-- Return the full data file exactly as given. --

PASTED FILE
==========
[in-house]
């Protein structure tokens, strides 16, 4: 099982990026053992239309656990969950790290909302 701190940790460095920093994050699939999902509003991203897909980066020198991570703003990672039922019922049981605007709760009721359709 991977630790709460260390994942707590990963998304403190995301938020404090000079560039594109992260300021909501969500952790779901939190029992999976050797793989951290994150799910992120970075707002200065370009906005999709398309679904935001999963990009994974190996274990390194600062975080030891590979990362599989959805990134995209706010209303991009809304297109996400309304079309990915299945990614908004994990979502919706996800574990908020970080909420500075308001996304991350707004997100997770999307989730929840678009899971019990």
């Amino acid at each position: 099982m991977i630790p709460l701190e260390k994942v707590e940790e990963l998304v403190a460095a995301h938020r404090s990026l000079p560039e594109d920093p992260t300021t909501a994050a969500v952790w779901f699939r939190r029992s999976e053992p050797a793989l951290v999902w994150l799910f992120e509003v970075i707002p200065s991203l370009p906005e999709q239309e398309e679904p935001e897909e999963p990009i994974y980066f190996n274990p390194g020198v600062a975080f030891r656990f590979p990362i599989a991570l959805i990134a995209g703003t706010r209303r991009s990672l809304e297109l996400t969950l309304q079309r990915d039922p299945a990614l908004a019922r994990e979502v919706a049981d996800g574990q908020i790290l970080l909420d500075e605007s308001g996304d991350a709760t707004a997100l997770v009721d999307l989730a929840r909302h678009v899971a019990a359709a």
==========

[in-house]
């Protein structure tokens, strides 16, 4: 099982990026053992239309656990969950790290909302 701190940790460095920093994050699939999902509003991203897909980066020198991570703003990672039922019922049981605007709760009721359709 991977630790709460260390994942707590990963998304403190995301938020404090000079560039594109992260300021909501969500952790779901939190029992999976050797793989951290994150799910992120970075707002200065370009906005999709398309679904935001999963990009994974190996274990390194600062975080030891590979990362599989959805990134995209706010209303991009809304297109996400309304079309990915299945990614908004994990979502919706996800574990908020970080909420500075308001996304991350707004997100997770999307989730929840678009899971019990």
């Amino acid at each position: 099982m991977i630790p709460l701190e260390k994942v707590e940790e990963l998304v403190a460095a995301h938020r404090s990026l000079p560039e594109d920093p992260t300021t909501a994050a969500v952790w779901f699939r939190r029992s999976e053992p050797a793989l951290v999902w994150l799910f992120e509003v970075i707002p200065s991203l370009p906005e999709q239309e398309e679904p935001e897909e999963p990009i994974y980066f190996n274990p390194g020198v600062a975080f030891r656990f590979p990362i599989a991570l959805i990134a995209g703003t706010r209303r991009s990672l809304e297109l996400t969950l309304q079309r990915d039922p299945a990614l908004a019922r994990e979502v919706a049981d996800g574990q908020i790290l970080l909420d500075e605007s308001g996304d991350a709760t707004a997100l997770v009721d999307l989730a929840r909302h678009v899971a019990a359709a």